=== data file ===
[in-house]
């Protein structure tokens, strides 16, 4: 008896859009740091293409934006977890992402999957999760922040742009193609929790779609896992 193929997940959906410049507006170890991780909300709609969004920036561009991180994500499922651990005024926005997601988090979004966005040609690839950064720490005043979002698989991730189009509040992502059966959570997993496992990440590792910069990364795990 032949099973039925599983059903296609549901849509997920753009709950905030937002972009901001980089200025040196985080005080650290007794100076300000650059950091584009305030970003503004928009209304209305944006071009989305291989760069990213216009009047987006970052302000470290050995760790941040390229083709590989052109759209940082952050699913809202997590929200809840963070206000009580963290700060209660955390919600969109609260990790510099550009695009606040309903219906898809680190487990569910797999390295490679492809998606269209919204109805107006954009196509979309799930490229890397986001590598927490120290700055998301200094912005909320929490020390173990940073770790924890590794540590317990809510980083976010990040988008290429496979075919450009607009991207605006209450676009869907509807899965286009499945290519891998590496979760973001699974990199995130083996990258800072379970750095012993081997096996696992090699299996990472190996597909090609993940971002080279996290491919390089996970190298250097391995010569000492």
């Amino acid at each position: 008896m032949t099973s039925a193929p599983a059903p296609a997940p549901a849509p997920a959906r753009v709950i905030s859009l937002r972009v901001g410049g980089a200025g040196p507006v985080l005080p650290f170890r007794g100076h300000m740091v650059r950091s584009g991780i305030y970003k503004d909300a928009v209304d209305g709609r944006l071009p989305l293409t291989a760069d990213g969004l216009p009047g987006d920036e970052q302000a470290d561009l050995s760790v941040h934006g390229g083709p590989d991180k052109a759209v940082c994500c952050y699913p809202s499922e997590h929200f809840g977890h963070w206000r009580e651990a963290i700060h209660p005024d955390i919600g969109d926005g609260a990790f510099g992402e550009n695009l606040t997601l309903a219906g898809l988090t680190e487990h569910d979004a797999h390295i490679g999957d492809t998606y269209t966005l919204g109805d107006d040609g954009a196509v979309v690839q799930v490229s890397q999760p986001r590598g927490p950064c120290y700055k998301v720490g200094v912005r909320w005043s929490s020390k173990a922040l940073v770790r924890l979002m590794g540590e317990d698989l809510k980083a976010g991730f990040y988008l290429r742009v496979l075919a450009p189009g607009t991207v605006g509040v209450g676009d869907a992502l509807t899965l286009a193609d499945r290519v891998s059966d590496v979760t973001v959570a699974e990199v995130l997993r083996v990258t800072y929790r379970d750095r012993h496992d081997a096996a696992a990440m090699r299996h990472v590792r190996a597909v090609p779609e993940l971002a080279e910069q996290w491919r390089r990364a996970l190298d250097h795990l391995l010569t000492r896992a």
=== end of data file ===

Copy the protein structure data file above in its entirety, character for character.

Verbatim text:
[in-house]
């Protein structure tokens, strides 16, 4: 008896859009740091293409934006977890992402999957999760922040742009193609929790779609896992 193929997940959906410049507006170890991780909300709609969004920036561009991180994500499922651990005024926005997601988090979004966005040609690839950064720490005043979002698989991730189009509040992502059966959570997993496992990440590792910069990364795990 032949099973039925599983059903296609549901849509997920753009709950905030937002972009901001980089200025040196985080005080650290007794100076300000650059950091584009305030970003503004928009209304209305944006071009989305291989760069990213216009009047987006970052302000470290050995760790941040390229083709590989052109759209940082952050699913809202997590929200809840963070206000009580963290700060209660955390919600969109609260990790510099550009695009606040309903219906898809680190487990569910797999390295490679492809998606269209919204109805107006954009196509979309799930490229890397986001590598927490120290700055998301200094912005909320929490020390173990940073770790924890590794540590317990809510980083976010990040988008290429496979075919450009607009991207605006209450676009869907509807899965286009499945290519891998590496979760973001699974990199995130083996990258800072379970750095012993081997096996696992090699299996990472190996597909090609993940971002080279996290491919390089996970190298250097391995010569000492």
């Amino acid at each position: 008896m032949t099973s039925a193929p599983a059903p296609a997940p549901a849509p997920a959906r753009v709950i905030s859009l937002r972009v901001g410049g980089a200025g040196p507006v985080l005080p650290f170890r007794g100076h300000m740091v650059r950091s584009g991780i305030y970003k503004d909300a928009v209304d209305g709609r944006l071009p989305l293409t291989a760069d990213g969004l216009p009047g987006d920036e970052q302000a470290d561009l050995s760790v941040h934006g390229g083709p590989d991180k052109a759209v940082c994500c952050y699913p809202s499922e997590h929200f809840g977890h963070w206000r009580e651990a963290i700060h209660p005024d955390i919600g969109d926005g609260a990790f510099g992402e550009n695009l606040t997601l309903a219906g898809l988090t680190e487990h569910d979004a797999h390295i490679g999957d492809t998606y269209t966005l919204g109805d107006d040609g954009a196509v979309v690839q799930v490229s890397q999760p986001r590598g927490p950064c120290y700055k998301v720490g200094v912005r909320w005043s929490s020390k173990a922040l940073v770790r924890l979002m590794g540590e317990d698989l809510k980083a976010g991730f990040y988008l290429r742009v496979l075919a450009p189009g607009t991207v605006g509040v209450g676009d869907a992502l509807t899965l286009a193609d499945r290519v891998s059966d590496v979760t973001v959570a699974e990199v995130l997993r083996v990258t800072y929790r379970d750095r012993h496992d081997a096996a696992a990440m090699r299996h990472v590792r190996a597909v090609p779609e993940l971002a080279e910069q996290w491919r390089r990364a996970l190298d250097h795990l391995l010569t000492r896992a």